Beloved Community Initiative Event, November 27

6 11 2018

The School of Public and International Affairs, in partnership with the Center for Humanities, and Virginia Union University, present The Beloved Community Initiative Event that will be coinciding with the Advancing the Human Condition Symposium on November 27.

The Beloved Community Initiative is a partnership between VT and Virginia Union University to explore and advance Dr. Martin Luther King, Jr.’s conception of the Beloved Community in the 21st century. In 2017, the VT-VUU partnership launched the inaugural Beloved Community Initiative Essay Contest. The essay contest invited junior and senior high school students to choose one set of historical figures and prepare an exploration of those two (or three) persons, focusing on how the legacy of their life’s journey came together to advance the Beloved Community.

On November 27, 2018, The VT-VUU Beloved Community Initiative will celebrate the essay contest winners. The event will feature two panels on:
  1. the history of the Civil Rights movement through the lens of the winning essays; and
  2. understanding contemporary forms of structural inequality implications for creating systems of economic and social justice, paradigmatically captured in Dr. Martin Luther King Jr.’s vision for a “Beloved Community.”

The event will take place in Assembly Hall in Holtzman Alumni Center on November 27, from 1:30- 5pm. No registration is required and the event is open to the public.

The following panelists will be speaking during the event:





Public Talk – King’s Ethics & Kelso’s Economics

29 04 2018

On Wednesday, May 9, at 7:00pm, Dr. Virgil Wood (the 2018 VT Graduate Commencement Speaker), Prof. Harvey Cox (Hollis Professor of Divinity, Emeritus, Harvard University), and I will hold a public conversation on The Role of Dr. King, Jr.’s Ethics Kelso’s Economics in Creating a Workable Society. Prof. Cox will be joining the conversation via video conference.

2018-05-08_2218

Image of Dr. King, Jr. with Dr. Virgil Wood; Image of Louis O. Kelso

The event will be held in the Solitude Room at the Inn at Virginia Tech. Please share this announcement with students and community groups who may find this subject of interest. The event will provide attendees with a unique opportunity to engage with Dr. Wood and Dr. Cox, who have spent their lives working to advance economic and spiritual development across the nation.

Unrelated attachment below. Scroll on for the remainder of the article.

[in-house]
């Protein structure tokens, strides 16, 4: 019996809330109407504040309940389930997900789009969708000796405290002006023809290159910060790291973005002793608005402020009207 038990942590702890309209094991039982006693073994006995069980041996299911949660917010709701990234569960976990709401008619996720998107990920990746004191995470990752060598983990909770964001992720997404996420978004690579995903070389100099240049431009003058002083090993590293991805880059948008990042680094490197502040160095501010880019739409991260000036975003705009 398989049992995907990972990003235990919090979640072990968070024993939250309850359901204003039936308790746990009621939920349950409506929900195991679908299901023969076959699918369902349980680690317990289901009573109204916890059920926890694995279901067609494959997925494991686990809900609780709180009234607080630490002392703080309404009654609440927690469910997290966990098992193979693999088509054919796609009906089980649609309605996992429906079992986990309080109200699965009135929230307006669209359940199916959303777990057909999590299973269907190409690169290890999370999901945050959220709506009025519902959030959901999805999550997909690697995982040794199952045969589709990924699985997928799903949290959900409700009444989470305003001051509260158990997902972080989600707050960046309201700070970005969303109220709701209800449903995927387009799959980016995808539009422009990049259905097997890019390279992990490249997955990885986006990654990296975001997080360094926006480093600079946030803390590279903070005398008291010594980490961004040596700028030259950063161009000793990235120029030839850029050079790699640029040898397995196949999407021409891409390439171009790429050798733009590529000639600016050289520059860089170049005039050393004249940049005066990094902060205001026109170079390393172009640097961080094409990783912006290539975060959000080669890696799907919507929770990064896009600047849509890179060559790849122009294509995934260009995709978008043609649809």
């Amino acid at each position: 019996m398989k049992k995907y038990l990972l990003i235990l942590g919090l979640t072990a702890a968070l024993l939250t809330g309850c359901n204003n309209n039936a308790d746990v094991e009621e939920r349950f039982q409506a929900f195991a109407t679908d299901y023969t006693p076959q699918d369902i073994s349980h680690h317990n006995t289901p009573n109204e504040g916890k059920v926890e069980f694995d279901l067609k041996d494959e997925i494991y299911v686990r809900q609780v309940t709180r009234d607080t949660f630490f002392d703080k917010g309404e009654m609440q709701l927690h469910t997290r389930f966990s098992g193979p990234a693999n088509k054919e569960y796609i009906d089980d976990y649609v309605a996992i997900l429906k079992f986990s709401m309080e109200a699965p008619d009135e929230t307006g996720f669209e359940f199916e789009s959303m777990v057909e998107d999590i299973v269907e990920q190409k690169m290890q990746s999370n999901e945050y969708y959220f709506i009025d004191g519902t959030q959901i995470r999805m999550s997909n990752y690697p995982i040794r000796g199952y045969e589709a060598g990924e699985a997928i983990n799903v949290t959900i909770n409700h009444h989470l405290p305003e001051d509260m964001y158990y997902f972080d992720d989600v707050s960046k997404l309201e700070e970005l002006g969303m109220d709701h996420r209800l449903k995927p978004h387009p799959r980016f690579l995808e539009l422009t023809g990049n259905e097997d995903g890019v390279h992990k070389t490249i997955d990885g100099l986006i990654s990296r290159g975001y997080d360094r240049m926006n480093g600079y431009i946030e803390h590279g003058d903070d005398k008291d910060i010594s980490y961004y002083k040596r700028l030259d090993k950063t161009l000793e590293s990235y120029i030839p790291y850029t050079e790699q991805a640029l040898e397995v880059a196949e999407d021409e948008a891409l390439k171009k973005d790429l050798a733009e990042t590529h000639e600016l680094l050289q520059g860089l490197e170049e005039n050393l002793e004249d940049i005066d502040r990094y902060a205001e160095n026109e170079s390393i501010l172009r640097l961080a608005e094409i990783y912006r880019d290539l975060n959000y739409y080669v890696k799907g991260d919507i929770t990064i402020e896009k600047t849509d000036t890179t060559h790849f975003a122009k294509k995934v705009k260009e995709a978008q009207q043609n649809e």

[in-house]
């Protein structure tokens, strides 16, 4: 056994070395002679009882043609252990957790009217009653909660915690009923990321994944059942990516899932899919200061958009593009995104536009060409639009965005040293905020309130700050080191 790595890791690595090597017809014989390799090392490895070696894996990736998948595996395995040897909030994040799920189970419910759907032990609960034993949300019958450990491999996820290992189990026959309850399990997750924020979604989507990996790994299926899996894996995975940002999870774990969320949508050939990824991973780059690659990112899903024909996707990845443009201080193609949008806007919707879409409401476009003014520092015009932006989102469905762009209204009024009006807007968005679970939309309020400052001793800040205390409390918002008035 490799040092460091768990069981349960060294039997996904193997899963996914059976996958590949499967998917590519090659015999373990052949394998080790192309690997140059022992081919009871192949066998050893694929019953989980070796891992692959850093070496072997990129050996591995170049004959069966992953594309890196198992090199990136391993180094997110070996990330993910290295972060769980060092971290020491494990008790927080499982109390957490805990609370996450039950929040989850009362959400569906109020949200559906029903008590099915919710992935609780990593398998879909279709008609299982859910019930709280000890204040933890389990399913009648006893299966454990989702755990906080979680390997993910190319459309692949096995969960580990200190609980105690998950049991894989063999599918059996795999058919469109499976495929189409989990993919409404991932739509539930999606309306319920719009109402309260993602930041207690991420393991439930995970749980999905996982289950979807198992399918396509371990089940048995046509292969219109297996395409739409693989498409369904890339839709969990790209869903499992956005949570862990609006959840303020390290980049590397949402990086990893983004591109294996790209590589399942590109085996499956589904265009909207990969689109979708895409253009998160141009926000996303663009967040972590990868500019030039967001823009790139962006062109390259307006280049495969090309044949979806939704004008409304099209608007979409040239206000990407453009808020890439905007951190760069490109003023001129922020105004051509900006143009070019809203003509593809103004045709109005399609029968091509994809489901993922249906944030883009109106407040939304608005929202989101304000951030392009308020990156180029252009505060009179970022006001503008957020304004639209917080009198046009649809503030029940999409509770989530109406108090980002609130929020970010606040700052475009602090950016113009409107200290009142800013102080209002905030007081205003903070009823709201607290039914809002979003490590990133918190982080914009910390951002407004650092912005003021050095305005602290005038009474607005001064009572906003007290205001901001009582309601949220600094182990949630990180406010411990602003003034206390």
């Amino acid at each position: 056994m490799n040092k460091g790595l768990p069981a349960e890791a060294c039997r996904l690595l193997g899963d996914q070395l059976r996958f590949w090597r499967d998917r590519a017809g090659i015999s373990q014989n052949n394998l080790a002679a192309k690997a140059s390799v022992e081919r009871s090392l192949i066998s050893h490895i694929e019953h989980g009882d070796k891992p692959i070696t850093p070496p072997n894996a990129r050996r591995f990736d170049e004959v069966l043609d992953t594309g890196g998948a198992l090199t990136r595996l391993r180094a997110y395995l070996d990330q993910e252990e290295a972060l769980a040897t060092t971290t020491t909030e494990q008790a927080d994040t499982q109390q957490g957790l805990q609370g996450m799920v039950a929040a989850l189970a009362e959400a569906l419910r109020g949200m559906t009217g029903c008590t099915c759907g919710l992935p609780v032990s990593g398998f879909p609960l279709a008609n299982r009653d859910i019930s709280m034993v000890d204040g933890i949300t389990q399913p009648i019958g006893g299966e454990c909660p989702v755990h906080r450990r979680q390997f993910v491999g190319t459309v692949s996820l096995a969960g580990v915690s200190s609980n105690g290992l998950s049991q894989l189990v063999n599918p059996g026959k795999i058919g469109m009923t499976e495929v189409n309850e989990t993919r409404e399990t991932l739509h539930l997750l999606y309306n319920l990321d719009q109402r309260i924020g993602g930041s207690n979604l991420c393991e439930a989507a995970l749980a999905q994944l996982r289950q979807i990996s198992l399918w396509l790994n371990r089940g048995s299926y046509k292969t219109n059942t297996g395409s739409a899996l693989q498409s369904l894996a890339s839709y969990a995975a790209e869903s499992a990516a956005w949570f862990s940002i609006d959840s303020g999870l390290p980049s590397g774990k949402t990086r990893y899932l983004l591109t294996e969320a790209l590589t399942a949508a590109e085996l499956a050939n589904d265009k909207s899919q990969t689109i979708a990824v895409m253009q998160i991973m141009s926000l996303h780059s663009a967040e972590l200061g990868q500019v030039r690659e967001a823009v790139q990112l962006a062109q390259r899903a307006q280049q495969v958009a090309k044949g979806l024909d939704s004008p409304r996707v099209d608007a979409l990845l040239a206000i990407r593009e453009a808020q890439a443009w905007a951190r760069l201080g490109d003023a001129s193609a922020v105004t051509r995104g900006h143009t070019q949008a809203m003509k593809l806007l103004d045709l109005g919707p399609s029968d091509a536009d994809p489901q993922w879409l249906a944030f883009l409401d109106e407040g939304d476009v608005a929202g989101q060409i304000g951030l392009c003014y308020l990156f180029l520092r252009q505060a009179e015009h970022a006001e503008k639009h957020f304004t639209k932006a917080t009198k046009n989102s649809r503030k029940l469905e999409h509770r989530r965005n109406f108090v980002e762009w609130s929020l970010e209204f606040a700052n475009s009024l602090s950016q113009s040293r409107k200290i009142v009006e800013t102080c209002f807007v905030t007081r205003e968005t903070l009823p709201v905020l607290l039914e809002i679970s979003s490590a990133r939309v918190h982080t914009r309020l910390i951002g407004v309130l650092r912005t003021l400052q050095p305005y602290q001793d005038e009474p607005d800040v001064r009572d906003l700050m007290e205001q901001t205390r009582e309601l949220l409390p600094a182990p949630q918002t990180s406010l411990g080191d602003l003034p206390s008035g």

MLK50 and the 2018 BCI Essay Contest

4 04 2018

At around 6pm today, it will be 50 years since the assassination of Dr. Martin Luther King, Jr. It will also mark the end of the 2018 Beloved Community Initiative (BCI) Essay Contest. To thank the students of Virginia for participating in the essay contest, Dr. Virgil A. Wood (who worked with Dr. King, Jr. and his father), Dr. Sylvester Johnson (Professor and Director of the Center for the Humanities, Virginia Tech), and Dr. Corey Walker (Vice President, Dean and Professor of Religion and Society, Virginia Union University) held a webinar this morning – as part of the MLK Jubilee Summit – in which they explored the legacy of Dr. King, Jr. and provided their thoughts on what this legacy means for the students of today. A recording of this webinar is provided below.

The essay contest (described in the video below) was designed to provide junior and senior students at high schools across Virginia with the opportunity to explore exemplars of Dr. Martin Luther King, Jr.’s notion of the Beloved Community – a community based on social and economic justice and a common love for fellow human beings. Dr. King, Jr. often thundered “The moral arc of the universe is long but it bends toward justice,” quoting American Bards of generations gone. Dr. Wood’s life-long search for the elusive promised land of the American Dream led to the realization that at every point where the moral arc did bend, even ever so slightly, there stood a pair, or in some cases triplets, of Black and White ancestors of the Beloved Community. Sometimes these ancestors were not contemporaries, but they can be linked by the spirit they exemplified. Through their essays, students were challenged to explore the connections between these ancestors and to consider how they helped advance the notion of the Beloved Community. In the coming weeks, a review panel will select four winning essays that will be showcased at an event this fall.